Land reform: Will Zimbabwe’s economic downfall be repeated in South Africa?

On a dusty road in eastern Zimbabwe, Rob Smart (70) can barely get out of his van as dozens of friends and farm workers run to welcome the white farmer back to his land. He and his son Darryn had been evicted from their property six months ago, land which was then given to a top cleric with ties to the former dictator Robert Mugabe. Smart is one of thousands of white Zimbabwean farmers who were expropriated without reimbursement since Mugabe’s “fast-track” land reform was implemented in 2000. The annnouncement by new president Emmerson Mnangagwa that landowners would be given back their property meant he could return home.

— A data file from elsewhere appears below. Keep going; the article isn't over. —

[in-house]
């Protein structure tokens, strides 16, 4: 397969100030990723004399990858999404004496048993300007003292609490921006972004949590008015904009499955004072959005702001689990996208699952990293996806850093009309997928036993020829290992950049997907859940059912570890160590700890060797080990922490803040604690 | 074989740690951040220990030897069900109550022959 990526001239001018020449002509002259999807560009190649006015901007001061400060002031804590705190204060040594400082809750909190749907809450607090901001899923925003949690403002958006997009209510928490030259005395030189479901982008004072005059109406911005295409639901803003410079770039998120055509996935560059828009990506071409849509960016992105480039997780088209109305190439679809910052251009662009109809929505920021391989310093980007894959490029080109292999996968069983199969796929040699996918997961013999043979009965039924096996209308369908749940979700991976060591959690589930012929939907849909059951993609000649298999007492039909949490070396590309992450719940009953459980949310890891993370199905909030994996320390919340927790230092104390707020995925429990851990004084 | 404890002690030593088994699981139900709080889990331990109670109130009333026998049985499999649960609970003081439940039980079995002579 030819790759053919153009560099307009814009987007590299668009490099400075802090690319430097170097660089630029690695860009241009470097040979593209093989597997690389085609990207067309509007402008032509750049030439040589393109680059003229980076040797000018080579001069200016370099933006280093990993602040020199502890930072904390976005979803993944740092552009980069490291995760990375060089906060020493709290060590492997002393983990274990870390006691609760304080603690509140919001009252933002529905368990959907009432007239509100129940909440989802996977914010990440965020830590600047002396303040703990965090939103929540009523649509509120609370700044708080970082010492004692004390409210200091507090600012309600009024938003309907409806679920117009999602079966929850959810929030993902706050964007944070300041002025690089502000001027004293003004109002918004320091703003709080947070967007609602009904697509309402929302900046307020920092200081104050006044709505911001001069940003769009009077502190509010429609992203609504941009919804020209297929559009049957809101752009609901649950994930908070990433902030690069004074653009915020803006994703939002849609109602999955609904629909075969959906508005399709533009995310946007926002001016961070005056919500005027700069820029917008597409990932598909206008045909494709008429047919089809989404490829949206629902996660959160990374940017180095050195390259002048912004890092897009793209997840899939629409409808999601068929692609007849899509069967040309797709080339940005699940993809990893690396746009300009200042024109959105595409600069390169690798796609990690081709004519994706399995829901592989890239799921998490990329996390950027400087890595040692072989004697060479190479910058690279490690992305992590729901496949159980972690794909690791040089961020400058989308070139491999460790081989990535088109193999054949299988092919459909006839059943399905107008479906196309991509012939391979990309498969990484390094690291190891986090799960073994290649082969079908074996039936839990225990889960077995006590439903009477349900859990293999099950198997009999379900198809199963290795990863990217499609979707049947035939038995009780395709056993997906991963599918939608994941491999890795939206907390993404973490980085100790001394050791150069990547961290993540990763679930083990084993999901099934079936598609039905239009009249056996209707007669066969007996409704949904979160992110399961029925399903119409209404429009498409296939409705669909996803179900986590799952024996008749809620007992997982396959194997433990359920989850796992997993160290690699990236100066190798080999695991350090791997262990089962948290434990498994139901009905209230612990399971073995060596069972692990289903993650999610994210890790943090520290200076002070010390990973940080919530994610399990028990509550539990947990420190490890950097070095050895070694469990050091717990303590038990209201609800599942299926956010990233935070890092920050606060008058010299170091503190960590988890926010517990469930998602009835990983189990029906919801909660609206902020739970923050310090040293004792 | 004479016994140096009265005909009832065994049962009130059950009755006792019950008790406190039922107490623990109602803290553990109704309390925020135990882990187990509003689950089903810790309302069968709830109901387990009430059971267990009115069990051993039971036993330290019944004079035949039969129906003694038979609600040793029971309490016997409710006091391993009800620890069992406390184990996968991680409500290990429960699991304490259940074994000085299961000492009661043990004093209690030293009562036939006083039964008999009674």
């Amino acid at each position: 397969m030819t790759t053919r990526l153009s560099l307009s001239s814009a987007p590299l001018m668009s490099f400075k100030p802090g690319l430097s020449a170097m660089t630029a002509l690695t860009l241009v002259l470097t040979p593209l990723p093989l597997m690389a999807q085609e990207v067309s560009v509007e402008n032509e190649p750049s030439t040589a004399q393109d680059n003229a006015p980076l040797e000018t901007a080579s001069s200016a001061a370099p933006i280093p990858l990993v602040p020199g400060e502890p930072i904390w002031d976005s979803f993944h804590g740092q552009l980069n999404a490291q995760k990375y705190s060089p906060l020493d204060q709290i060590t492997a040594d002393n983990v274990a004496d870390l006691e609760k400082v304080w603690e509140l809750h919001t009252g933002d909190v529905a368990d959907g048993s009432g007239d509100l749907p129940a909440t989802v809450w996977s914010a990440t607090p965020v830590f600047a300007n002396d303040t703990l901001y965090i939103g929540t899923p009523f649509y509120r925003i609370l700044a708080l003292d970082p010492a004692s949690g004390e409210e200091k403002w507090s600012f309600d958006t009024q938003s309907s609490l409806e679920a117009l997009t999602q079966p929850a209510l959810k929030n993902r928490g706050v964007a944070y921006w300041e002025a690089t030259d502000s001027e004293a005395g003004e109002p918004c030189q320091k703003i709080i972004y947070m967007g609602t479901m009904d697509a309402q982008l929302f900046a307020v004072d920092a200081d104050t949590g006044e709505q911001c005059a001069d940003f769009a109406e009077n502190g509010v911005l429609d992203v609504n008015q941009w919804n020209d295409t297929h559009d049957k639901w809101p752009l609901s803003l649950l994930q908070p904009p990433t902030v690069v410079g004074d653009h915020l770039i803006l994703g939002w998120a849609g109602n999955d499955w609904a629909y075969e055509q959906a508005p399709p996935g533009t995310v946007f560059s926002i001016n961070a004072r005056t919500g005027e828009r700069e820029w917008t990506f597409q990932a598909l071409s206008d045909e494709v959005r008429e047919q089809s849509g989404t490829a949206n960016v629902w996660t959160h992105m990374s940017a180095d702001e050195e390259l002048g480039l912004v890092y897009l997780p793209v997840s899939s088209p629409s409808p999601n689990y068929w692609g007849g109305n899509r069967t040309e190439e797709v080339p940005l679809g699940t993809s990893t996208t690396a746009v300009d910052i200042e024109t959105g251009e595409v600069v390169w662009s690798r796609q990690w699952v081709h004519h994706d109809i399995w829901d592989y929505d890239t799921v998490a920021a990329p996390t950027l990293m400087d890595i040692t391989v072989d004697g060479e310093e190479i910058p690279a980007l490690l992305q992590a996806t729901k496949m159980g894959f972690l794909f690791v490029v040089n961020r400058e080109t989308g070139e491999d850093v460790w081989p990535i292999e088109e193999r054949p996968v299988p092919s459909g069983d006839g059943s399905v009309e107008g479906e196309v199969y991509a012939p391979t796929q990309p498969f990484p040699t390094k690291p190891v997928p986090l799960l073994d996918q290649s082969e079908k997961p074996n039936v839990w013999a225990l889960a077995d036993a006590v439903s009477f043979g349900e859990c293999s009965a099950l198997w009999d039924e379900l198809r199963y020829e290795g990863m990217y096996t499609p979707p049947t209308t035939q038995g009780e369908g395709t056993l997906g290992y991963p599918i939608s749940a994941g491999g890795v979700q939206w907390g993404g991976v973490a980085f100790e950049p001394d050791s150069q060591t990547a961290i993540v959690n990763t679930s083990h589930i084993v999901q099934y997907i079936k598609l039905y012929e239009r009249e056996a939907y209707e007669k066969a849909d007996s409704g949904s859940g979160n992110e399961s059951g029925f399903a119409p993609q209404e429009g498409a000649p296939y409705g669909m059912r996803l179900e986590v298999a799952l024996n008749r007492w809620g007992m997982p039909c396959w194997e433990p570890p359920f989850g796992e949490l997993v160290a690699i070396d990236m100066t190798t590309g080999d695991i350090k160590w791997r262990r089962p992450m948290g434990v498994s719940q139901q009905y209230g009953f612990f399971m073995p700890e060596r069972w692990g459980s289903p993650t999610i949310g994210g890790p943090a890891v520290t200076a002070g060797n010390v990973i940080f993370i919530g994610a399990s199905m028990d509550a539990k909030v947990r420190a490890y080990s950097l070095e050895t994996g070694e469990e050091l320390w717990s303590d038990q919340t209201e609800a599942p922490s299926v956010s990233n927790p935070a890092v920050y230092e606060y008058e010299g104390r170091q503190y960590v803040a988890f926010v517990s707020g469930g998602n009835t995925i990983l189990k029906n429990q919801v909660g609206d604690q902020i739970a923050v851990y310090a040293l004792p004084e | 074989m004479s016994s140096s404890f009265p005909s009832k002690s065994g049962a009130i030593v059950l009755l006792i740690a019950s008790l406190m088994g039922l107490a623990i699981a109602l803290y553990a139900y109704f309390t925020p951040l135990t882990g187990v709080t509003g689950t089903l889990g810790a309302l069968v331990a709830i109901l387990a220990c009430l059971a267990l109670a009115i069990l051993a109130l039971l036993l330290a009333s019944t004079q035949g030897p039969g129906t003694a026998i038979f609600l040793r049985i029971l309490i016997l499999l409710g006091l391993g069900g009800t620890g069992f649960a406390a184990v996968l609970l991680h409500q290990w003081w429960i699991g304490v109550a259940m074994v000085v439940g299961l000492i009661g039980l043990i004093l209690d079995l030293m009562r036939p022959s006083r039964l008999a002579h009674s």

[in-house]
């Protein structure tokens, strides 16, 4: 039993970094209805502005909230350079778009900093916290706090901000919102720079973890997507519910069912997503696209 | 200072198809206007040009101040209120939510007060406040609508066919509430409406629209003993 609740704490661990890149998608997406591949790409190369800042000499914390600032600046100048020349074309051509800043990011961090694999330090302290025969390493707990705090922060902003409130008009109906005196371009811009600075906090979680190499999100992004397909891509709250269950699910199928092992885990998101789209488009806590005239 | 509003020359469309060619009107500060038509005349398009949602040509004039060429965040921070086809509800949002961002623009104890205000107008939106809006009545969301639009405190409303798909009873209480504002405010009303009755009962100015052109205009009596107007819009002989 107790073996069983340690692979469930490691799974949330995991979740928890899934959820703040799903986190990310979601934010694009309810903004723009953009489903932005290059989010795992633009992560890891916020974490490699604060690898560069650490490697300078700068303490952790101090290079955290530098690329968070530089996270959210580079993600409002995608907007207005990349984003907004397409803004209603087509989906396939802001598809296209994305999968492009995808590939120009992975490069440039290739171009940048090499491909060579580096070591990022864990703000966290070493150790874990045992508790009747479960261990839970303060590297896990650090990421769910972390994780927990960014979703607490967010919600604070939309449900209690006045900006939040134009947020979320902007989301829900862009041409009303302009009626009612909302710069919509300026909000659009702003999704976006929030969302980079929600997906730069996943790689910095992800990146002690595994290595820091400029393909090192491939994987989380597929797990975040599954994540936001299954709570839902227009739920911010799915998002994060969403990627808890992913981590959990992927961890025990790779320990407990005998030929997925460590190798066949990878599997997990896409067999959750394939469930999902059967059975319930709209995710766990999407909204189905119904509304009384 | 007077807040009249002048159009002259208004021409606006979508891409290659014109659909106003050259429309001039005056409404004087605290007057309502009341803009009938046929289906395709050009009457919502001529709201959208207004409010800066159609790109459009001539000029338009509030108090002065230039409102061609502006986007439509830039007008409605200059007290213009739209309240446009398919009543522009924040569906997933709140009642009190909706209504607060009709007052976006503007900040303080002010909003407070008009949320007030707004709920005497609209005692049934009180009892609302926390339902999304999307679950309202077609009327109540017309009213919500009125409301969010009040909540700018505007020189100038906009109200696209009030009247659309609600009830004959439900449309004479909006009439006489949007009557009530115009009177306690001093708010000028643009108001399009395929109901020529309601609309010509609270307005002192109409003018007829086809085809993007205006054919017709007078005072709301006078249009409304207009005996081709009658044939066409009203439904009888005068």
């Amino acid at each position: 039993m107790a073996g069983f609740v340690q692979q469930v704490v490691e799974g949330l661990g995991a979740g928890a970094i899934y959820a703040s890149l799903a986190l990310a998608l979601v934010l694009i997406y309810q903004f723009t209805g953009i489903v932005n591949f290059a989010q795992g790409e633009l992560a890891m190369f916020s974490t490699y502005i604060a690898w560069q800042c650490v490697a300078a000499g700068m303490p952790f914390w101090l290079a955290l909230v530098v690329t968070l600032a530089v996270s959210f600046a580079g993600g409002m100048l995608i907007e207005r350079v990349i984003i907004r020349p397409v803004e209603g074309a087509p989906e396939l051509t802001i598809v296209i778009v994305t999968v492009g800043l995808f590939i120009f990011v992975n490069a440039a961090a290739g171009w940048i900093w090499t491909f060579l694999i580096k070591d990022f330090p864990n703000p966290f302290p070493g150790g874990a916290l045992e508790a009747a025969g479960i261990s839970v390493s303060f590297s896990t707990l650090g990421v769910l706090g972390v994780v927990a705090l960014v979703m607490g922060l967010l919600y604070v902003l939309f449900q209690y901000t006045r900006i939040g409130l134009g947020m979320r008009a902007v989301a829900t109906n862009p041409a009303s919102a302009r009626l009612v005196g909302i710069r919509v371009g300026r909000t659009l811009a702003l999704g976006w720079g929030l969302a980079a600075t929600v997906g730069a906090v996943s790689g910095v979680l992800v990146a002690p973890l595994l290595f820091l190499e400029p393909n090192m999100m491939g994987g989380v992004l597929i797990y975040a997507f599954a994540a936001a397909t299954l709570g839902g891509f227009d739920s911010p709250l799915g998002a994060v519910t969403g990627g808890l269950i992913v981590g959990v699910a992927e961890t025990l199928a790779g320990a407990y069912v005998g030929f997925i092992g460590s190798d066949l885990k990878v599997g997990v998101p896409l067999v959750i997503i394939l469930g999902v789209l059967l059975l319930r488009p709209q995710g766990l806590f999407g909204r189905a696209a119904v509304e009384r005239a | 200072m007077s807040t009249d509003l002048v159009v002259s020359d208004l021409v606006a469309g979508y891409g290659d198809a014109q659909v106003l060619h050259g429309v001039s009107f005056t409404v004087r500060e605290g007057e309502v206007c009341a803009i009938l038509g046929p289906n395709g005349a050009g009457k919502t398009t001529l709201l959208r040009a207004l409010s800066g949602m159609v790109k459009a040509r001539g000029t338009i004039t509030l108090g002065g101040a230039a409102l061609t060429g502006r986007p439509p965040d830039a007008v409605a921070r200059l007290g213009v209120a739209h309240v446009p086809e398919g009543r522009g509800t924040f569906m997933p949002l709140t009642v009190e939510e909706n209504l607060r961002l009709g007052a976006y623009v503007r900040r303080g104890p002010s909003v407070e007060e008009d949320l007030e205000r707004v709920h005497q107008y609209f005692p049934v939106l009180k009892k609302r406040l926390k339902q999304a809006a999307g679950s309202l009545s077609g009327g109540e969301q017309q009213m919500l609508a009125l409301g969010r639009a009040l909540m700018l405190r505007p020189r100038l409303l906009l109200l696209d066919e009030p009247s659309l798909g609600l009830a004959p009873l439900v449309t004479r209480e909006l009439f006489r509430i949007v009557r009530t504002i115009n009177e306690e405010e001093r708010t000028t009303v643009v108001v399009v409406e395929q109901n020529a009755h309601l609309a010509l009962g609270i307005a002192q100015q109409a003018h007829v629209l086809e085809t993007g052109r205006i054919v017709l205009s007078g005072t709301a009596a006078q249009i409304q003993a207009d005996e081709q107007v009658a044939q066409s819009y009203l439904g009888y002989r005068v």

• simus1

    Stolen from whites land “given back” until it is ripe for friends of the dictatorial government to re-loot it once more. The curse of Africa is tribe based communal land ownership and no rule of law.

  • Ed

    Let’s do this the easy way. Can someone point to any black organization that isn’t fucked?

  • Hard Little Machine

    I really wish people would shut up about Mugabe’s land thefts as if he was giving land to black farmers as compensation. This was never the intention. This was theft to pay off criminal gangs and army officers who wanted land for lands sake

  • V10_Rob

    I can appreciate wanting to go back to land your family has worked for decades, but if he’s not laying contingency plans for the next Blame Whitey law I have no sympathy for him.

  • Hard Little Machine